first_imgFacebook5Tweet0Pin0Submitted by Saint Martin’s UniversityOn November 2, more than 600 friends and alumni helped Saint Martin’s University raise over $1.4 million for student scholarships at the Saint Martin’s Gala, held on the University’s Lacey campus. This year’s Gala featured celebrity chef host Carla Hall, former co-host of ABC’s Emmy-award-winning show “The Chew” and competitor on Bravo’s “Top Chef” and “Top Chef: All Stars.” Hall’s energetic cooking demonstrations, entertaining banter and spirited involvement with the live auction inspired the guests to raise over $1.4 million in support of student scholarships.The black-tie celebration was the fourteenth Gala, the University’s annual signature fundraising event. Saint Martin’s University President Roy F. Heynderickx, Ph.D., spoke about the event’s perennial success. “The Gala is a wonderful event and each year it helps the University raise significant funds for student scholarships. It is thanks in part to our donors, sponsors and friends of the University that we can provide exceptional financial support to our students.”As in years past, Saint Martin’s students played a major role in the event. Ahmadou Seck, who graduated in 2011 with a degree in business administration, spoke about the values he learned at Saint Martin’s before he moved to Los Angeles to become a producer. “The skills I learned at Saint Martin’s helped me survive in Los Angeles, and throughout my journey, it was important to be somebody who was a man of integrity, of good character, and humility,” said Seck “I wanted to show people that it’s possible to succeed in an industry where people think that you can succeed by doing the opposite.”Moved by Seck’s remarks, guests raised nearly $645,000 toward the University’s “Feed-a-Mind” scholarship funds.At the start of the festivities, Saint Martin’s students dressed in chef’s hats escorted Hall to the stage at Marcus Pavilion.Throughout the evening, Hall offered culinary demonstrations of the five-course gourmet dinner at the stage kitchen, custom-built and donated by Rob Rice Homes. The evening’s program included a live auction and the much-anticipated “Feed-a-Mind” paddle-raise aimed at generating scholarship funds for Saint Martin’s students.For the menu, Hall chose soul-food inspired dishes, with bold flavors and colors intended to delight the senses. The menu included smashed beet with pistachio oil and chevre, pimento cheese with a buttermilk biscuit cracker, gluten free cornbread, black eyed pea salad with smoked ham and hot sauce vinaigrette, mixed bitter greens with smoked steelhead trout, sea island shrimp and grits, slow braised pork short ribs with pickled red onion smashed potatoes, and, for dessert, pecan pie with bourbon Chantilly cream, paired with Bolivia Buena Vista coffee from Batdorf & Bronson Coffee Roasters. The savory courses were paired with specialty wines from Gala wine sponsors Maryhill Winery and Eola Hills Winery and beer from Gala beer sponsor Top Run Brewing.Several guests had the opportunity to join Hall on stage, including those whose winning bids landed them on barstools near the stage kitchen.Earlier that day, Hall arrived at Trautman Student Union Building for a meet-and-greet event with students. She shared stories about her life and career and spoke about what success means to her. “I think success means being happy,” Hall told the students.The chairs for the 2019 Saint Martin’s Gala are Pat and Helen Rants and Jay and Carla Rudd. The emeritus executive Gala chairs are Armandino ’59 and Marilyn Batali and Rick and Pam Panowicz.If you were unable to attend the Gala, or would like to make an additional gift, you can still support student scholarships by making a gift online.To view photos from the event, visit Saint Martin’s Facebook page in the next few days.The chefs for Gala 2020, to be held on Nov. 7, 2020, will be James Beard Award-winning chef and founder of the French Culinary Institute Jacques Pepin and his daughter Claudine Pepin. As part of the University’s 125th anniversary, Gala 2020 will honor the University’s namesake, Saint Martin of Tours, and his service in France. For more information about Gala 2020, visit our Gala website, www.stmartin.edu/gala.SPECIAL SPONSOR THANK YOUSaint Martin’s University thanks the following Gala Event Sponsors:Presenting Sponsor: Bon AppétitBroadcast Media Sponsor: KCTS9Celebrity Photo Sponsor: Aurora LASIKGala Reception Sponsor: WSECUHospitality Sponsor: Columbia HospitalityPrint Sponsor: Capitol City PressPrint Media Sponsor: Showcase MagazineCoffee and Green Room Sponsor: Batdorf & Bronson Coffee RoastersHors d’oeuvres Sponsor: Anthony’s Homeport Olympia and Taylor Shellfish FarmsKitchen Sponsor: Rob Rice HomesLive Auction Sponsor: Chicago TitleValet and Silent Auction Sponsor: Hanson SubaruBeer Sponsor: Top Rung BrewingBeer Glass Sponsor: Sunset AirSpecialty Eyeglass Sponsor: Olympia Vision ClinicDrawing Sponsor: Panowicz JewelersShellfish Sponsor: Taylor Shellfish FarmsWine Sponsors: Eola Hills Winery, Maryhill Winery and Reasons WinerySaint Martin Table Sponsors: FORMA Construction and Joe and Liz WilliamsSaint Benedict Table Sponsors: ACU/America’s Credit Union; Capital West Limousines; MJR Development; The Rants Group; and Simmonds ChiropracticSaint Gertrude Table Sponsors: Armandino ’59 and Marilyn Batali, Kathy and Gordon Beecher, Coldwell Banker Evergreen Olympic Realty (Ken and Nancy Anderson), Commencement Bay Brokers / Lemon Family Dental, Waite ’65 and Patty Dalrymple, Thomas Dawkins, Diamond Technology Innovations / Jernigan Foundation, Great Western Supply (Dan HS’68 and Carla O’Neill), Grey Ghost, LLC, Heritage Bank, Kathleen O’Grady, Olympia Federal Savings, Olympia Orthopaedic Associates, Panogiotu Pension Advisors, Panorama, Rick and Pam Panowicz, Providence Health and Services, Moss Adams LLP / Propel Insurance, John and Michelle Riel, Saint Martin’s University Nursing Department, Perry ’84 and Susan Shea, South Puget Sound Community College, Sunset Air, Inc. (Brian and Valerie Fluetsch), Thurston County Alumni Chapter, Timberland Bank, Tovani Hart, TwinStar Credit Union, US Bank, Virgil Adams Real Estatelast_img read more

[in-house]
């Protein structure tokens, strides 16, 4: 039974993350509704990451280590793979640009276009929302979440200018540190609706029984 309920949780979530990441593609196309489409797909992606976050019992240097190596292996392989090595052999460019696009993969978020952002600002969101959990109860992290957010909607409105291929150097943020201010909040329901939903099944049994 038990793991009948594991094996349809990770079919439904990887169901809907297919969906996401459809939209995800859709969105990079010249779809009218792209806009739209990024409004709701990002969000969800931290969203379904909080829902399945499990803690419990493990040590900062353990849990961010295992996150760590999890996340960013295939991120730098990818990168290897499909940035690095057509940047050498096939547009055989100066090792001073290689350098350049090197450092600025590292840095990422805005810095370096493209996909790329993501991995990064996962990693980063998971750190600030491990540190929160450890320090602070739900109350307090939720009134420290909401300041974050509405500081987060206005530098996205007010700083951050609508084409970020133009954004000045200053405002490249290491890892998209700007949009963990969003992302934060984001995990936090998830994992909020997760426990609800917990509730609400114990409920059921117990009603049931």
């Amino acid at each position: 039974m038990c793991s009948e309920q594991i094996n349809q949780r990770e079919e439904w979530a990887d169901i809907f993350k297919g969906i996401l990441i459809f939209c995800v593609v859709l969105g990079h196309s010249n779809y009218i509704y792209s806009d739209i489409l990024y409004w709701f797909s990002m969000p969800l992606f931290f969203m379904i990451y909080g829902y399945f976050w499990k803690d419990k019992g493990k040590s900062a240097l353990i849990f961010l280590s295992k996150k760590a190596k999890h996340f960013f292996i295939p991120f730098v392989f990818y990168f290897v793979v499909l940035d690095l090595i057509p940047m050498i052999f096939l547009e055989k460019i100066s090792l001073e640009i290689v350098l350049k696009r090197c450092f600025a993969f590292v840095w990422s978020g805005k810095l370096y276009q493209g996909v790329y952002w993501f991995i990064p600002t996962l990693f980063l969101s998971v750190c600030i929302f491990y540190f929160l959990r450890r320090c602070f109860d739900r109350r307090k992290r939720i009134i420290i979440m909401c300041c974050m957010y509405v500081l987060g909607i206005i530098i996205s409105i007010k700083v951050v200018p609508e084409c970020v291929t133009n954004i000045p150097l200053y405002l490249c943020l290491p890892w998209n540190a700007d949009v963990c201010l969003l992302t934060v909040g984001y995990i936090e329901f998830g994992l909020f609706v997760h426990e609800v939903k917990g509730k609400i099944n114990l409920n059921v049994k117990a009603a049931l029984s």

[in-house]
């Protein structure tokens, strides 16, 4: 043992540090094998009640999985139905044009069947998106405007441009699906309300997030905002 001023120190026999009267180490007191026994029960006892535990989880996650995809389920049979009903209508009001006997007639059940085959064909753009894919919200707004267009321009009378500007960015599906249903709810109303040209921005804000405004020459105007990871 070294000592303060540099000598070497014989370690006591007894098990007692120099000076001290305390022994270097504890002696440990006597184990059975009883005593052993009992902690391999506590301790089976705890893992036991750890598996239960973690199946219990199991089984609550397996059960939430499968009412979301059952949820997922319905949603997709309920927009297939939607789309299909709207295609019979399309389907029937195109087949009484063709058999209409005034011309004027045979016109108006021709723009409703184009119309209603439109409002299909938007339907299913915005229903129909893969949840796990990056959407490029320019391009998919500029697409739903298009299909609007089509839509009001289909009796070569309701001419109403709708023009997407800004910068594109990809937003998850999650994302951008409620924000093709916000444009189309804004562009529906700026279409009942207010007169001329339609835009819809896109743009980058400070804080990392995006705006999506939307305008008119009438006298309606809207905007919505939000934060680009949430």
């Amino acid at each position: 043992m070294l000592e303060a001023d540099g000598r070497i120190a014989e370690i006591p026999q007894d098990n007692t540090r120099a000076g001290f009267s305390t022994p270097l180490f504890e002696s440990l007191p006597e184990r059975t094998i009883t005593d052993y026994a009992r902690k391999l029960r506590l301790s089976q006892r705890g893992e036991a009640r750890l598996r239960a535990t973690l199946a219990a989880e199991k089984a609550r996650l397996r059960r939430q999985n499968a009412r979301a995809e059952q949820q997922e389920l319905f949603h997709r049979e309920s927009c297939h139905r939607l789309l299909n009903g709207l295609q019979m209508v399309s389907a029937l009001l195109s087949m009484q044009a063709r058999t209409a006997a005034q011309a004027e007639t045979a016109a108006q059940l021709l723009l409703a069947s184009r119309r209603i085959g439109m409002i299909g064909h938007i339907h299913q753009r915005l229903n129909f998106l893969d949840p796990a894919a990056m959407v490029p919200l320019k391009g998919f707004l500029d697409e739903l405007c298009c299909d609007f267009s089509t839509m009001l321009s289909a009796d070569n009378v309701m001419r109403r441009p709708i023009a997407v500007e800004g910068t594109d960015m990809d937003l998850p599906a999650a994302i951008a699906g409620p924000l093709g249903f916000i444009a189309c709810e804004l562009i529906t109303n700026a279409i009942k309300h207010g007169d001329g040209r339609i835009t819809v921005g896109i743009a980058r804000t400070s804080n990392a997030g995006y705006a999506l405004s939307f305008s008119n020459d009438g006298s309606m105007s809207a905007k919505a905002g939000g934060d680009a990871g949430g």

Ishant Sharma and Umesh Yadav reveal the secret behind their bowling resurgence